December 2021 – January 2022

Noted

‘Crossroads’ by Jonathan Franzen

By Helen Elliott
Cover of ‘Crossroads’
The acclaimed US author’s latest novel is a 1971 church drama modelled on ‘Middlemarch’

“I’ve got a thing for fathers,” said Jonathan Franzen in a recent interview on Australian radio. He meant a soft spot for older men having to renegotiate a life they had assumed was sorted. They hadn’t counted on the mess of ordinary life. Crossroads (Fourth Estate) reveals a softer Franzen, an author seeing his characters through a lens of, if not loving kindness, acceptance. But his instinct for satire is undiminished, as unerring as it is involuntary. So, meet Russ Hildebrandt, associate pastor of a Chicago suburban church, mid forties, father of four, Charlton Heston looks unravelling, husband of Marion, and mad about Mrs Frances Cottrell, mid thirties, widow, newish member of his church.

Crossroads opens on December 23, 1971, with Russ rejoicing because Frances has offered to help deliver Christmas goods with him: “he couldn’t have asked for a better Christmas present than four hours alone with her”. Much of Russ’s time throughout the 600 pages of this novel is spent obsessing about Frances, caught between high eros (his work) and low eros (his lust).

Women in 1971 were catching a distant rumble – feminism – about to scan every crick and detail of their lives. Marion, nonpareil of pastor’s wives, is aware of Frances, managing her bitterness with an internal comedy that spills into sometimes truth-telling with her psychiatrist – her secret psychiatrist, whom Marion pays from an equally secret cache of money that she might have stolen. Her life is unfurling because of secrets in her past and present life. She is also brilliant, and Russ’s sermons only work when Marion has edited them. Russ’s entire life’s successes may have been due to Marion, but she is currently invisible to Russ. He cannot stand looking at her, seeing her bulk.

Russ’s church has a senior minister living an agreeable life without any admonishing God in it, and a junior minister who runs the successful youth fellowship named “Crossroads”. This is the charismatic Rick Ambrose, a “honeypot” according to the jealous Russ. These were the years of confession, of baring your soul in group therapy, when everyone was a psychoanalyst. Franzen mines his own adolescence of pleasure and happiness attending a fellowship like this, where, for most attending, the civic structures that came from Christianity were recognised, even if God was not central.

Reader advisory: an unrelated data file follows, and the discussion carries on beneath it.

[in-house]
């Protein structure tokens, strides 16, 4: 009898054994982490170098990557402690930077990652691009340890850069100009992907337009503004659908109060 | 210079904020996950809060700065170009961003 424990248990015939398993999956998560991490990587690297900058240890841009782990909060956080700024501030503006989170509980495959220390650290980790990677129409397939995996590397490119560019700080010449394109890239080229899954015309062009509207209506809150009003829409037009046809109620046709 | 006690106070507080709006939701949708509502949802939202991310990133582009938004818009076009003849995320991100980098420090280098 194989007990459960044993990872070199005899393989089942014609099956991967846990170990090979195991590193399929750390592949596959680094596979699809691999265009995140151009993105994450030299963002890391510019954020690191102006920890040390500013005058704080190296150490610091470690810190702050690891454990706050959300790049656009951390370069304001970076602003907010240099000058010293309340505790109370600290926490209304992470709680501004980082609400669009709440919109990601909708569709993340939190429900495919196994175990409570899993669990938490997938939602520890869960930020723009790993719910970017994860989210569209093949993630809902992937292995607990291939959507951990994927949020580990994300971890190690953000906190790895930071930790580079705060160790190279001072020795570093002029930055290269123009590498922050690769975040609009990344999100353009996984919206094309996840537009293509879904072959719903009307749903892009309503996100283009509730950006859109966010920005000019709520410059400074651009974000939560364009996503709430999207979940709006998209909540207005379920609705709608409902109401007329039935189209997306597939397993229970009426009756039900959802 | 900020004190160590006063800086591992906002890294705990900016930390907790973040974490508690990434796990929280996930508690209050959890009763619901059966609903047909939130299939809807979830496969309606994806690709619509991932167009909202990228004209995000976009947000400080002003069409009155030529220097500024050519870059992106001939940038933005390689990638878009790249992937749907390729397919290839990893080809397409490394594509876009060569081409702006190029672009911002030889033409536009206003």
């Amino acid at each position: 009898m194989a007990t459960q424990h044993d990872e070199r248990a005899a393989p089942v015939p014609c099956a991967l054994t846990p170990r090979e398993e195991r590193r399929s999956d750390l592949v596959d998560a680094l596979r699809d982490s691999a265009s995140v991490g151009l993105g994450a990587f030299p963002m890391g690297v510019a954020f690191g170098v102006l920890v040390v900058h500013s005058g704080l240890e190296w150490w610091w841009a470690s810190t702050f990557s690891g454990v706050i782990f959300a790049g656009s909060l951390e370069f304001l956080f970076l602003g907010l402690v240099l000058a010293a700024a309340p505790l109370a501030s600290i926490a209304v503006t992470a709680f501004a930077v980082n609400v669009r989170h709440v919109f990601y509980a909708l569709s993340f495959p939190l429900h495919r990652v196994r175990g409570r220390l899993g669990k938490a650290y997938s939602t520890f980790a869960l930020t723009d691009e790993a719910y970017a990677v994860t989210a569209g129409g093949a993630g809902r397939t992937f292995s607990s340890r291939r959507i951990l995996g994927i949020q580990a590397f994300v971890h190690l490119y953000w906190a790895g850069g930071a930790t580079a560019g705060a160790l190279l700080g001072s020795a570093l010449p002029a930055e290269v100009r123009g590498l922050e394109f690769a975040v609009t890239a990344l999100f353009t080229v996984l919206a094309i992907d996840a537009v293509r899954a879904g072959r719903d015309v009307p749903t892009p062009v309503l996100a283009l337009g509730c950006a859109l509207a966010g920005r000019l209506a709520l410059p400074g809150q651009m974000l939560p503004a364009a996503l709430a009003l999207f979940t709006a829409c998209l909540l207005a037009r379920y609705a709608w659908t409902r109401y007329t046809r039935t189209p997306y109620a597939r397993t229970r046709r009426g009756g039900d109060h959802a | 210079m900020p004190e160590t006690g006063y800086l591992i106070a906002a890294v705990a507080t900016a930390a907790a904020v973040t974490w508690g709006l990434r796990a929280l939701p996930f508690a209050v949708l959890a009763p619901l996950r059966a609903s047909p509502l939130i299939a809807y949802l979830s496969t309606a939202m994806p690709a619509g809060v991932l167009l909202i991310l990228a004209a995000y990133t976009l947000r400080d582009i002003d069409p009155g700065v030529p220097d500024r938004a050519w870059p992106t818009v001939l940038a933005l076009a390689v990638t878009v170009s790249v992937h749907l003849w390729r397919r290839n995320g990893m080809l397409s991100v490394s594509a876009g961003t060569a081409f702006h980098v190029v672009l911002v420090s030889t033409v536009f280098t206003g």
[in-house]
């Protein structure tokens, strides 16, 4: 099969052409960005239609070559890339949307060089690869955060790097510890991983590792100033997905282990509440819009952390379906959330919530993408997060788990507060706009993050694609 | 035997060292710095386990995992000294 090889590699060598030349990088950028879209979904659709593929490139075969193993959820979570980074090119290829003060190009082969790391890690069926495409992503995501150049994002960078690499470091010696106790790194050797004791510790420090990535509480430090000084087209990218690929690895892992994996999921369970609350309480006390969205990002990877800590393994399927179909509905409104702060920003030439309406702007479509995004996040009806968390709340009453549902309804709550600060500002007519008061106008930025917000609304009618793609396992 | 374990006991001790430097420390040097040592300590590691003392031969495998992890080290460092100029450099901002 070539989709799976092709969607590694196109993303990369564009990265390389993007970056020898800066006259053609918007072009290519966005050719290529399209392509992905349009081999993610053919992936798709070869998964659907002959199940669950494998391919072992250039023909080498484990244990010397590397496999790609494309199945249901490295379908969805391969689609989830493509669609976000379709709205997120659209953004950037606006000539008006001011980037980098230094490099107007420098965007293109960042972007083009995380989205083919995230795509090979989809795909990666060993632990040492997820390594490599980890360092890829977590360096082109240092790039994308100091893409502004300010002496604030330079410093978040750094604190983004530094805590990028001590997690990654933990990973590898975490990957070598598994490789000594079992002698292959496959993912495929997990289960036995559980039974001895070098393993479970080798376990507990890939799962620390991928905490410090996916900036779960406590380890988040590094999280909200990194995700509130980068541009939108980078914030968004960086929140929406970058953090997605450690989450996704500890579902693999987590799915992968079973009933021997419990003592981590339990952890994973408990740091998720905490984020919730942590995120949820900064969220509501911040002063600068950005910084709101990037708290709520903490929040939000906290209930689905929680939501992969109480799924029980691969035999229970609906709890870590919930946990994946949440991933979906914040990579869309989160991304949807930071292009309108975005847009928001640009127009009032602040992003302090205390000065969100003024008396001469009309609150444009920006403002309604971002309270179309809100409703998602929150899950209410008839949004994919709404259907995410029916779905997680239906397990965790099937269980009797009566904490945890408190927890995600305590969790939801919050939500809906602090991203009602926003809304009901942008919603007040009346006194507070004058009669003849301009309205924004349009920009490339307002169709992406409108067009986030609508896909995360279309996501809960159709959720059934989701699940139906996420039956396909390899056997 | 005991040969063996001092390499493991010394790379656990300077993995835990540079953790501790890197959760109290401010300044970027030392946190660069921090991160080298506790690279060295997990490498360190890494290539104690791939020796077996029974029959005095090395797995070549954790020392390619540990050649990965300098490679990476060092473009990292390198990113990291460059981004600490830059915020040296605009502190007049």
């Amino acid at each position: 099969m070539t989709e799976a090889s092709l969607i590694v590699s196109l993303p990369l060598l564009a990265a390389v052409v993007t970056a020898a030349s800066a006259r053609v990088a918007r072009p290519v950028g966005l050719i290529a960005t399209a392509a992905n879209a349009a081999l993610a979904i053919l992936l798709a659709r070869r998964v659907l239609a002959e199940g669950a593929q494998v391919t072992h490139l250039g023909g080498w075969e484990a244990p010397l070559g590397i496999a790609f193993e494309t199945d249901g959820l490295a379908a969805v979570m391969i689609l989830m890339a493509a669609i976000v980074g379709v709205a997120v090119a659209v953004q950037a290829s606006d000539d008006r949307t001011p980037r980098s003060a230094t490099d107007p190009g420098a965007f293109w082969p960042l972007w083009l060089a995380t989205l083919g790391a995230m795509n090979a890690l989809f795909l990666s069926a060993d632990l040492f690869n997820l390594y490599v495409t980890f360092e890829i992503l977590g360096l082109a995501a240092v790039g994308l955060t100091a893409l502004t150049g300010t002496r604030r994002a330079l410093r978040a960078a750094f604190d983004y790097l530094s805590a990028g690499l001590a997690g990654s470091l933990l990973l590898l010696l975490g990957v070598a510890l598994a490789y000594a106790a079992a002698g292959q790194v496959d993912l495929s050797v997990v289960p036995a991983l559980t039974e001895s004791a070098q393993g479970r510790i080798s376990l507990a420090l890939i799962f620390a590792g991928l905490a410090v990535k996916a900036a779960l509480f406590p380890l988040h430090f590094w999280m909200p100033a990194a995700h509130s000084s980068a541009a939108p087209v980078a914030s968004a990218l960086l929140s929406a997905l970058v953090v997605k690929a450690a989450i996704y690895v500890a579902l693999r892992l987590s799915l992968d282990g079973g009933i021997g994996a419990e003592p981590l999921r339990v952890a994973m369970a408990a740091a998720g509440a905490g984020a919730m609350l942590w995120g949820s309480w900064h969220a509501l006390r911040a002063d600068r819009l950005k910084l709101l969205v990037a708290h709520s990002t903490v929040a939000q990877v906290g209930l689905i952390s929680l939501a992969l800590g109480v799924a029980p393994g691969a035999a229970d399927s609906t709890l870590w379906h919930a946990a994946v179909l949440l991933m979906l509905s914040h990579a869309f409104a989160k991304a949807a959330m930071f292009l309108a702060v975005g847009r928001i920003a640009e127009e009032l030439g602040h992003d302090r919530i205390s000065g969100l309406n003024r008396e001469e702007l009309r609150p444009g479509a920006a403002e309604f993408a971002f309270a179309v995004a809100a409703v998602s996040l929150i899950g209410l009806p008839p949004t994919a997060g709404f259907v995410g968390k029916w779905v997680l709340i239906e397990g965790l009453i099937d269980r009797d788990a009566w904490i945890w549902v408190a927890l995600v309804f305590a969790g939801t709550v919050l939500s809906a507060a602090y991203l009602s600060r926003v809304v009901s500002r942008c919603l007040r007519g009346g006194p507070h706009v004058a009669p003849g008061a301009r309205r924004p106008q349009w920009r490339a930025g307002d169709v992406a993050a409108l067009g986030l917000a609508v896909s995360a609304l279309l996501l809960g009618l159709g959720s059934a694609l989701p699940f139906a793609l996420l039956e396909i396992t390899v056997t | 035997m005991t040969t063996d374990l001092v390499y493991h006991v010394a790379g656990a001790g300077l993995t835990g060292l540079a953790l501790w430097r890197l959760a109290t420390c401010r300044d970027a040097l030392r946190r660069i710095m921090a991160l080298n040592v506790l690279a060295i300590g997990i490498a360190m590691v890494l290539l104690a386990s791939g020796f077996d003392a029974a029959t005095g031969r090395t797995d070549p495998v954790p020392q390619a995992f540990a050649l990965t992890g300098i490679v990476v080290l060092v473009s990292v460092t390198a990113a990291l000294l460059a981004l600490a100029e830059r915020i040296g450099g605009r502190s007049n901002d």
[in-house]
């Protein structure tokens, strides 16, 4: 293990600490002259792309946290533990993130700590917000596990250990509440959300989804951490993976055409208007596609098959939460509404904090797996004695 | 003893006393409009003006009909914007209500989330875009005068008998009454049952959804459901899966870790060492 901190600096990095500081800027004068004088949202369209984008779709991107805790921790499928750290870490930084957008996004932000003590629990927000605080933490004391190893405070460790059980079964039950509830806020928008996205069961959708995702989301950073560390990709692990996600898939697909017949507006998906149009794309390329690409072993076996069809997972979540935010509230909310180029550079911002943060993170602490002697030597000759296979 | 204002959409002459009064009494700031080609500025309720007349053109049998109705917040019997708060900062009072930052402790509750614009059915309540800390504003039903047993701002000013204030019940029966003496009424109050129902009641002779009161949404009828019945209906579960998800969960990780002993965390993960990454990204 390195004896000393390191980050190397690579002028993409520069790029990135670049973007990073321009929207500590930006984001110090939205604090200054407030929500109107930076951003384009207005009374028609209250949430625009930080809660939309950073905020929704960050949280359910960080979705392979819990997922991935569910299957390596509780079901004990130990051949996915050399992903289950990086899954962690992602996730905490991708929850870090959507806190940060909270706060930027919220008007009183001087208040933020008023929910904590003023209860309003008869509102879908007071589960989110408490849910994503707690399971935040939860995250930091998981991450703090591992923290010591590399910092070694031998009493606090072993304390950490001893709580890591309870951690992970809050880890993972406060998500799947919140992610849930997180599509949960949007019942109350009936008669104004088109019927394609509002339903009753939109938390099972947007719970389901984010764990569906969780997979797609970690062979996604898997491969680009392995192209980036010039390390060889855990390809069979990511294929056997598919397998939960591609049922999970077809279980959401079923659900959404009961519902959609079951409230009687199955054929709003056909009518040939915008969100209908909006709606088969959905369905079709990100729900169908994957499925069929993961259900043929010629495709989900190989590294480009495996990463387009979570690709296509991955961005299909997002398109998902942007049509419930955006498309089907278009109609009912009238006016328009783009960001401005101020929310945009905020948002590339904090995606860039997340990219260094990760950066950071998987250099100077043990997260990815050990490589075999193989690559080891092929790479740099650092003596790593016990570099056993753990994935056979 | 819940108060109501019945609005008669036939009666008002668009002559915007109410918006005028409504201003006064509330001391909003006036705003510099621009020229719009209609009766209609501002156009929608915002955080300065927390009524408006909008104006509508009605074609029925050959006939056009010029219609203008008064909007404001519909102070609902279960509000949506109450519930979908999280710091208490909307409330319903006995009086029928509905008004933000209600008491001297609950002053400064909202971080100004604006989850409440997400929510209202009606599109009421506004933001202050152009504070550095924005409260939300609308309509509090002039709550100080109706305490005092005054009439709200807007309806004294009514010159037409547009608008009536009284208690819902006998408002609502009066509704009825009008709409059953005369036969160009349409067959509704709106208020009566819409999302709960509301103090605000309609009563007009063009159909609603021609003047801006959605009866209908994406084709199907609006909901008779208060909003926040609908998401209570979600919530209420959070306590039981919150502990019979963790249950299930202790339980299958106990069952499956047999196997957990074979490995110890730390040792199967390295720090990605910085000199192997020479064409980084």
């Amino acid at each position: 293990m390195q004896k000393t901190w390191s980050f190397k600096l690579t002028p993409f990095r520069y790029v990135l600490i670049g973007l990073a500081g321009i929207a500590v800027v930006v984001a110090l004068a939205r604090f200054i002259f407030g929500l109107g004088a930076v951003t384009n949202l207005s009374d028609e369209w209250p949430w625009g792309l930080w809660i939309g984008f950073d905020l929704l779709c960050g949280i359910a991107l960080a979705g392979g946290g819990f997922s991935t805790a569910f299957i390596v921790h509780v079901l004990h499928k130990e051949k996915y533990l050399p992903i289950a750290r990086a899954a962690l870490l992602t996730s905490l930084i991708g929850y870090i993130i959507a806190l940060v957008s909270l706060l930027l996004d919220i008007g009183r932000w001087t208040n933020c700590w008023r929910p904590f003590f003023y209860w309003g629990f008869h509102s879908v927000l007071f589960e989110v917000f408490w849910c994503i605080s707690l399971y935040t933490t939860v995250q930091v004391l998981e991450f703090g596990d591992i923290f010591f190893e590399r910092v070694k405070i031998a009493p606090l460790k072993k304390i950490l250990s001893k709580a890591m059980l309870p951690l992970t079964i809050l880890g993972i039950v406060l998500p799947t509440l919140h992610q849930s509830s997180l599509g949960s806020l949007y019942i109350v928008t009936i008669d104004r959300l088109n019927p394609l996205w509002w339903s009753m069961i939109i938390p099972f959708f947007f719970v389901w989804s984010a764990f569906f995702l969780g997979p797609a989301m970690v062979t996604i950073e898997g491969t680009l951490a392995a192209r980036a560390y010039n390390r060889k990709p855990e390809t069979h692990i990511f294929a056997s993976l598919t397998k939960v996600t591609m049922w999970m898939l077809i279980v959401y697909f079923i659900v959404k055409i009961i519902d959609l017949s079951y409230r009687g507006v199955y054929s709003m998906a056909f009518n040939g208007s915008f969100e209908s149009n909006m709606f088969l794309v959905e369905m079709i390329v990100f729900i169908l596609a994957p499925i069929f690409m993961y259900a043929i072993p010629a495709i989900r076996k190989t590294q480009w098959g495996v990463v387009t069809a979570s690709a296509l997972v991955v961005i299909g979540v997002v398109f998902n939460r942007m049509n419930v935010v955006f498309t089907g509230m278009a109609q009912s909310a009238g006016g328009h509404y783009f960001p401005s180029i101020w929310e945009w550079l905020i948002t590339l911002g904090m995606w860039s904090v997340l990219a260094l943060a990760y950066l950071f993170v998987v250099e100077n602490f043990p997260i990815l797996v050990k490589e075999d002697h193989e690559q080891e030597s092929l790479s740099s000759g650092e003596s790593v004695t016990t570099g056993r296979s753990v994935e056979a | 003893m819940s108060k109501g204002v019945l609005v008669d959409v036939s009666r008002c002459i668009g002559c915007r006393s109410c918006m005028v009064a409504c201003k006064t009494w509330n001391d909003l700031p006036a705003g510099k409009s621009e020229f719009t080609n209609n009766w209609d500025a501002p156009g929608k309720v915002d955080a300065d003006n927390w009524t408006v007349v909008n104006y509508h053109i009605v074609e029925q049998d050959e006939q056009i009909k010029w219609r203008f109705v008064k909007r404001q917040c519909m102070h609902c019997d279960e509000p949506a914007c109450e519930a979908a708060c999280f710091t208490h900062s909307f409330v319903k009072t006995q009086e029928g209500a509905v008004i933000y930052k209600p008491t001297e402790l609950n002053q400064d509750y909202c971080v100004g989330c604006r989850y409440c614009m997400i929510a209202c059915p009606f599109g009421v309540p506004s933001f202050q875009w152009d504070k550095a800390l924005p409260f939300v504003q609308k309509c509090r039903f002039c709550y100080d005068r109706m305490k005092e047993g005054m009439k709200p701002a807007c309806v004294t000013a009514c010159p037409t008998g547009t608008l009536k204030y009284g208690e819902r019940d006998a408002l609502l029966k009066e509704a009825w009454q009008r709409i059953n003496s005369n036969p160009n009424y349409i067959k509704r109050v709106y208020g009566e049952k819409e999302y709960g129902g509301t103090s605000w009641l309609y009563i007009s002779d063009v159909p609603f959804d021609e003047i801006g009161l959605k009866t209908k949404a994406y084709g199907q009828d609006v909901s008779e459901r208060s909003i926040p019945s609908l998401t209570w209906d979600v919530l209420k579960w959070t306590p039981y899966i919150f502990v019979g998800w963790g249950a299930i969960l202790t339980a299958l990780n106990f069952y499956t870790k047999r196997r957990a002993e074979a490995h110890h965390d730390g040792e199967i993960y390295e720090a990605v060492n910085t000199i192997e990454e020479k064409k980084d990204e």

This is the first of three projected volumes following Russ, Marion and their four interesting, annoying children. Historically situated at the rise of materialism and individualism, each character is captivated by their own fantasy of how their life should be, rather than any reality about the accelerating and terrifyingly random external world. The collision of Russ’s external world with his thrilling internal world is strikingly done with a cascade of tragic-comic incidents foretold in the opening paragraph, with Russ ministering to the senile, and often smelly, needy while inwardly lit by the image of Frances. God and masculinity are central to all of these lives, which are arranged and lived according to the Christian calendar. Crossroads opens at Christmas and ends at Easter, in 1974. By then, both God and conventional masculinity have a new raggedness, feminism a new muscularity.

Franzen’s model is Middlemarch, the unsurpassable George Eliot’s enquiry into marriage, hypocrisy, religion, status of women, the soul, framed within the tremendous cacophony of social change. Eliot, an instinctive moralist, does have (forgivable) dull stretches when the storyteller transforms into sociologist/philosopher. Franzen, too, has similar (less forgivable) transformations, but, in writing about a period when individuals discovered and indulged specialised lusts for life, Franzen is able to do more with sexual lust than Eliot. Crossroads is no Middlemarch, but Franzen is a storyteller of grandeur and erudition, realism and intimacy, and he provides thoughtful pleasure in these days of disquiet. And here, less hostage to his own brilliance, he has refreshed his voice.

Helen Elliott
Helen Elliott is a literary journalist and writer.

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